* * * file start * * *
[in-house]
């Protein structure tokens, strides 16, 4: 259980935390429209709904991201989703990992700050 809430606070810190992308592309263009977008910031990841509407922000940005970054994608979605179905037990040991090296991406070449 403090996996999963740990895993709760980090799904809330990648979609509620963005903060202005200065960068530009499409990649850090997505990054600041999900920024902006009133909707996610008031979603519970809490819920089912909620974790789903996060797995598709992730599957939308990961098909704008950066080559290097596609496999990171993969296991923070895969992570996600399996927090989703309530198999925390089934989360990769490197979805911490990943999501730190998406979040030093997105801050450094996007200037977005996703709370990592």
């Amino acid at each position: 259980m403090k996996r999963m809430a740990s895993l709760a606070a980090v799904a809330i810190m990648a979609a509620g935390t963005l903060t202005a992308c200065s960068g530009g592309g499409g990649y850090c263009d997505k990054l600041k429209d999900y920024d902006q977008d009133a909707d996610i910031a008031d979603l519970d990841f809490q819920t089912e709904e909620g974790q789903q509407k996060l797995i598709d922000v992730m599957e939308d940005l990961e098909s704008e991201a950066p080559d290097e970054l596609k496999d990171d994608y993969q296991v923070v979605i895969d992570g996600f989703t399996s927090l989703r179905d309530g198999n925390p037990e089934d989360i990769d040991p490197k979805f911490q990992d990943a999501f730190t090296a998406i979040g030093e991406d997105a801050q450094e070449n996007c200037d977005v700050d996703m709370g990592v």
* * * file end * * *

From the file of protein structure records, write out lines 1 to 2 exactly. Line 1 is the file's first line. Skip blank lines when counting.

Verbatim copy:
[in-house]
């Protein structure tokens, strides 16, 4: 259980935390429209709904991201989703990992700050 809430606070810190992308592309263009977008910031990841509407922000940005970054994608979605179905037990040991090296991406070449 403090996996999963740990895993709760980090799904809330990648979609509620963005903060202005200065960068530009499409990649850090997505990054600041999900920024902006009133909707996610008031979603519970809490819920089912909620974790789903996060797995598709992730599957939308990961098909704008950066080559290097596609496999990171993969296991923070895969992570996600399996927090989703309530198999925390089934989360990769490197979805911490990943999501730190998406979040030093997105801050450094996007200037977005996703709370990592």